Abstract: Background: Professionalism topics are usually not covered as a separate lesson within formal curriculum, but in subtler and less officially recognizededucational activities, which makes them difficult to teach and assess. Interactive methods (e.g. movies) could be efficient teaching methods but are rarely studied. The aims of this study were: 1) to test the relevance and usefulness of movies in teaching professionalism to fourth year medical students and, 2) to assess the impact of this teaching method on students' attitudes towards some professionalism topics.
Method: This was an education study with qualitative data analysis in a group of eleven fourth year medical students from the Medical School of University Maribor who attended an elective four month course on professionalism. There were 8 (66.7%) female students in the group. The mean age of the students was 21.9 +/- 0.9 years. The authors used students' written reports and oral presentations as the basisfor qualitative analysis using thematic codes.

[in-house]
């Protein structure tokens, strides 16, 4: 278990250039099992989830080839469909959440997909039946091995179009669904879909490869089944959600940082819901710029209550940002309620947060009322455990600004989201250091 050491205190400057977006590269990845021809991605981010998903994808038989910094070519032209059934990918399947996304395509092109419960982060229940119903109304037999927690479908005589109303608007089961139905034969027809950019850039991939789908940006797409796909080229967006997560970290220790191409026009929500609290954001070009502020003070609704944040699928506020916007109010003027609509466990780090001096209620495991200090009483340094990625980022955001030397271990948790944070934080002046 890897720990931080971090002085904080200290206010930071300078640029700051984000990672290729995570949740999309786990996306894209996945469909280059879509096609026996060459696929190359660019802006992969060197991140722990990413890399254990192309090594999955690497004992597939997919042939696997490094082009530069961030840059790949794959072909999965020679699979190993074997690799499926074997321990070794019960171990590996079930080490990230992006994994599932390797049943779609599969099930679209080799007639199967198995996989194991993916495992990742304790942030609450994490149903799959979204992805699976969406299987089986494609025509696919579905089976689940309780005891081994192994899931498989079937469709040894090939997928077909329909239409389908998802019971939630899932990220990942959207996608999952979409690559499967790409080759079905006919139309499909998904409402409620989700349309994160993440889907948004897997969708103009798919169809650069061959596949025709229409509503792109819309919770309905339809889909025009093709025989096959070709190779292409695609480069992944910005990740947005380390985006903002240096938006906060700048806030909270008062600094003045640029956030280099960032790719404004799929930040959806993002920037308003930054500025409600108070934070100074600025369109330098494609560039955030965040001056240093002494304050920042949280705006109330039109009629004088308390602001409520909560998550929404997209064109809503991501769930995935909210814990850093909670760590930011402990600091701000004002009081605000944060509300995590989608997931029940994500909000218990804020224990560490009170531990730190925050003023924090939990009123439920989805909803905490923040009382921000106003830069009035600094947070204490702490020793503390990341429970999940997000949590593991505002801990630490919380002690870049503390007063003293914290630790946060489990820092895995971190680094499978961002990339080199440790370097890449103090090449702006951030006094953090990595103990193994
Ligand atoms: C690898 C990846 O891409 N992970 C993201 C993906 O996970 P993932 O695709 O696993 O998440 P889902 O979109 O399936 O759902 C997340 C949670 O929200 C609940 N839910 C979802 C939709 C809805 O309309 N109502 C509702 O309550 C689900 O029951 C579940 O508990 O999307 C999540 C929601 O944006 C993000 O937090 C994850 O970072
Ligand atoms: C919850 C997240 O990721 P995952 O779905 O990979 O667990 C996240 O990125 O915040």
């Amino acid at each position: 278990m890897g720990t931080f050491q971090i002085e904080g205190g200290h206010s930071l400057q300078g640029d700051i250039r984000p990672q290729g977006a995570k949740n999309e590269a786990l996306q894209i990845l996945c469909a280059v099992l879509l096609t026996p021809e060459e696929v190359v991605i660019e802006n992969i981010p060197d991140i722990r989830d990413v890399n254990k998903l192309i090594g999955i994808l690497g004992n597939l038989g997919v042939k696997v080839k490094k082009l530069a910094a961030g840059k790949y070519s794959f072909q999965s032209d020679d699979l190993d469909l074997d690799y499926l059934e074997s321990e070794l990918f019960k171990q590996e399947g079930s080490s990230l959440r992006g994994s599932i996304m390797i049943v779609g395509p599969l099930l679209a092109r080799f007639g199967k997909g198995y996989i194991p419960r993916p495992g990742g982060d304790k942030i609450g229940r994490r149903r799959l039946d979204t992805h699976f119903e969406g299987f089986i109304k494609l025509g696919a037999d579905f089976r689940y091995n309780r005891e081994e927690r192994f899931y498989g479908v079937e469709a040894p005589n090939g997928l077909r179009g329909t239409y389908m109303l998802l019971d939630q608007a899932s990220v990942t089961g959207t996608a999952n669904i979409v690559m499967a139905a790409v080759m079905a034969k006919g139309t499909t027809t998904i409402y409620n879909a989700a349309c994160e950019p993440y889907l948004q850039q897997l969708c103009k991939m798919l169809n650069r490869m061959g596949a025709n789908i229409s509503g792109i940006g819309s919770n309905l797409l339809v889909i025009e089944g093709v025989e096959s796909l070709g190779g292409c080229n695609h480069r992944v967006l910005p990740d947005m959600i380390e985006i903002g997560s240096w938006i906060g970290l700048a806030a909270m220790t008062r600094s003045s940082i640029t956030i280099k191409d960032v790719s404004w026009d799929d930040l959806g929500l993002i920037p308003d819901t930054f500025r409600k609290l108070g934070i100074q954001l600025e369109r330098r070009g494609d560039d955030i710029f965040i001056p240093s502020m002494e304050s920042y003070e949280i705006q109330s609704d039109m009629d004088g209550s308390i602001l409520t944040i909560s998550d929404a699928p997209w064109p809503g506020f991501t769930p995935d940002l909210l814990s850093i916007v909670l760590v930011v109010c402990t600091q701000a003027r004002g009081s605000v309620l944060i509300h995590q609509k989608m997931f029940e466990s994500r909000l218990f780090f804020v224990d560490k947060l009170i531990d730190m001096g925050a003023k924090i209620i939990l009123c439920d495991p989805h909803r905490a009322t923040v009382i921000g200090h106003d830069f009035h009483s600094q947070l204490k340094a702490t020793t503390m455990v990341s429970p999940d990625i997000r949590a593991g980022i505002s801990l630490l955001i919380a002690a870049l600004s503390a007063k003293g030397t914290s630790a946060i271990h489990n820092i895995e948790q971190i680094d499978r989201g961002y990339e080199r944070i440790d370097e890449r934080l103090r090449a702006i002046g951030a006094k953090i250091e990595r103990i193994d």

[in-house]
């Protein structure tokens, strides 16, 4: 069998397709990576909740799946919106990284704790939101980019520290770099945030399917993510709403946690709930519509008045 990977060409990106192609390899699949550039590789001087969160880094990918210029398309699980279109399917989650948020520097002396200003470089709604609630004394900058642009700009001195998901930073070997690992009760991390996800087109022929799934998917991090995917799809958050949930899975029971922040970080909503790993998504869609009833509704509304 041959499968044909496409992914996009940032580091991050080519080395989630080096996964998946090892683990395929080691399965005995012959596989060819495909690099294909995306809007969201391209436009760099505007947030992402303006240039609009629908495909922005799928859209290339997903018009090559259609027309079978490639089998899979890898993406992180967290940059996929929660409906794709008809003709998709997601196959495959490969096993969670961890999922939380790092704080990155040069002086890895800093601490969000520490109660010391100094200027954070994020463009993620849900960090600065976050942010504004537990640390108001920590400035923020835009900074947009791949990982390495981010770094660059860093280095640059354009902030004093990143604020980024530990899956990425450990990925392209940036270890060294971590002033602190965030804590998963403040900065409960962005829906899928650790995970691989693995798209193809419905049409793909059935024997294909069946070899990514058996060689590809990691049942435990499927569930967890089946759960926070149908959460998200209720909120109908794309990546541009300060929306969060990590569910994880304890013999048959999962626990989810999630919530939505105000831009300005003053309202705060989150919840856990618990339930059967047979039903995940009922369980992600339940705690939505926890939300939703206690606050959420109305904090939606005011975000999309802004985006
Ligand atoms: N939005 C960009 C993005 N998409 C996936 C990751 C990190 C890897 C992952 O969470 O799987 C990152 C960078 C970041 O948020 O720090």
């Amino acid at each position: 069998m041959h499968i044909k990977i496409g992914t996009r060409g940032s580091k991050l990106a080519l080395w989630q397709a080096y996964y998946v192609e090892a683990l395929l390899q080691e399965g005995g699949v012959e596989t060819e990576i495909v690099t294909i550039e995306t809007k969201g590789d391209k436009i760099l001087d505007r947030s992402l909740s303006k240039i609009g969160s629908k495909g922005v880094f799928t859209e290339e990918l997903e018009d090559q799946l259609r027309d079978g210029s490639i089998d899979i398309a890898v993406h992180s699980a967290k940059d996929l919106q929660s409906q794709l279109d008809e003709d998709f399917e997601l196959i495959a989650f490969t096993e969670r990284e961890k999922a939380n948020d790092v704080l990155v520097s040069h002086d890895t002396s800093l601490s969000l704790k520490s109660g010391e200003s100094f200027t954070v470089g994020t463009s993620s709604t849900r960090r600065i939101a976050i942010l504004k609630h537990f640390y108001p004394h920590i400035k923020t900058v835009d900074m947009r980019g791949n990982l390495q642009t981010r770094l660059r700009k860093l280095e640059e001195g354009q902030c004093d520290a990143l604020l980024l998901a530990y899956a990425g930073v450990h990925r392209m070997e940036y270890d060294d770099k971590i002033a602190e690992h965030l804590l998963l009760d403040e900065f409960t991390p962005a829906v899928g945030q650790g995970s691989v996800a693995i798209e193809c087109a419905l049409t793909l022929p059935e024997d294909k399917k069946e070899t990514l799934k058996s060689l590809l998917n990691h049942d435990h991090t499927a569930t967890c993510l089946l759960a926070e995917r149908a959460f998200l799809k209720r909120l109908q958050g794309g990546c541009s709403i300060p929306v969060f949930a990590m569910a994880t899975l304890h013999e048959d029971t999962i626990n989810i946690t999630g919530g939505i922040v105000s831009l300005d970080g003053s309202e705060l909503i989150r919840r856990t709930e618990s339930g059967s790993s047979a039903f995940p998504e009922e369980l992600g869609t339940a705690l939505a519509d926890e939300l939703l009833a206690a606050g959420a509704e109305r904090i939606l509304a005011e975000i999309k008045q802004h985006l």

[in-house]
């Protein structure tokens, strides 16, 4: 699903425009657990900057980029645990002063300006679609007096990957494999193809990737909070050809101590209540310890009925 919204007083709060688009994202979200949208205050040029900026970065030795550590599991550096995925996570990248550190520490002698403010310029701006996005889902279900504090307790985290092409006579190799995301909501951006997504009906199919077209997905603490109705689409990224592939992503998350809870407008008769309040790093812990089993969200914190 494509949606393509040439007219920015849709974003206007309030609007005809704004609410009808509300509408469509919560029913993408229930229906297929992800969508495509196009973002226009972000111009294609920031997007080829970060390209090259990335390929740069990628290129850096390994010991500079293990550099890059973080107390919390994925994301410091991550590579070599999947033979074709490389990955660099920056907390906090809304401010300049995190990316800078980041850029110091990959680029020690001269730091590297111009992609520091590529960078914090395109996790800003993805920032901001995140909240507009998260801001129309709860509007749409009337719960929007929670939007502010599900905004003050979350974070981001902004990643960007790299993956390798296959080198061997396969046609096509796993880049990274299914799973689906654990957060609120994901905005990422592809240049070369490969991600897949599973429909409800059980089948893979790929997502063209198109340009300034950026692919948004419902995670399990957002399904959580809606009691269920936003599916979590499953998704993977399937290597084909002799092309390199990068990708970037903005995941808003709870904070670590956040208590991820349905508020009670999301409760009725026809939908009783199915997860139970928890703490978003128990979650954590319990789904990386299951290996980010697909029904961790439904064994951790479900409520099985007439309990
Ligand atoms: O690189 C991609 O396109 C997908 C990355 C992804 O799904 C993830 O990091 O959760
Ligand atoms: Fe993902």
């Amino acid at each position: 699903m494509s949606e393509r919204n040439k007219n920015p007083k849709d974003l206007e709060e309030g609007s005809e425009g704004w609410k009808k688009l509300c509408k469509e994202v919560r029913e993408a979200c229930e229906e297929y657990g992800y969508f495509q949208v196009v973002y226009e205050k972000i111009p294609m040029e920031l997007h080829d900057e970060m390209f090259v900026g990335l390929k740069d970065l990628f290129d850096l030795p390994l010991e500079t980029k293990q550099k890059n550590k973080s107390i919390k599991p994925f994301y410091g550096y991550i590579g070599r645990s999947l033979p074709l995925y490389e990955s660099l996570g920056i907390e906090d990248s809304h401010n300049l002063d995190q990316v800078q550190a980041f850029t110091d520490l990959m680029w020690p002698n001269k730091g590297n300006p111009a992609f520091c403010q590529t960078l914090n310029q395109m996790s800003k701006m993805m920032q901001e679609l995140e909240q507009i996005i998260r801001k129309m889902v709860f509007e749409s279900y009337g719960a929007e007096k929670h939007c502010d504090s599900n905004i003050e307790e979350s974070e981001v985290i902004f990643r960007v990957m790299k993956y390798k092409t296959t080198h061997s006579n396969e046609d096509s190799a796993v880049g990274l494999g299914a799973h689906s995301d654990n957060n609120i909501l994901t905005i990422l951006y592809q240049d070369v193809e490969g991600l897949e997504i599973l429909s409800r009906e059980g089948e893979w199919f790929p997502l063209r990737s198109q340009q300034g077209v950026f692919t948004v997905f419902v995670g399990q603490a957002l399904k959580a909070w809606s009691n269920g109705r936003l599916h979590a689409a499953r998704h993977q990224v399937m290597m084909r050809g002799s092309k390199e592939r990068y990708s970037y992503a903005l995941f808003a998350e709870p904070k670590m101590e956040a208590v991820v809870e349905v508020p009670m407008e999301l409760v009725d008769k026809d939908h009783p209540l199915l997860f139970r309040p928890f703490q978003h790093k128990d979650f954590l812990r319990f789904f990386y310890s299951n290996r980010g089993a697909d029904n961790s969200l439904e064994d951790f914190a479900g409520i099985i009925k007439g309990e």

Results: Students recognised the following dimensions in the movie: communication, empathy, doctors' personal interests and palliative care. It also made them think abouttheir attitudes towards their own life, death and dying.
Conclusion: The controlled environment of movies successfully enables students to explore their values, beliefs, and attitudes towards features of professionalism without feeling that their personal integrity had been threatened. Interactiveteaching methods could become an indispensible aid in teaching professionalism to new generations.Keywords: teaching methods, movies, medical studentsPublished: 28.06.2017; Views: 471; Downloads: 183 Full text (246,35 KB)This document has many files! More...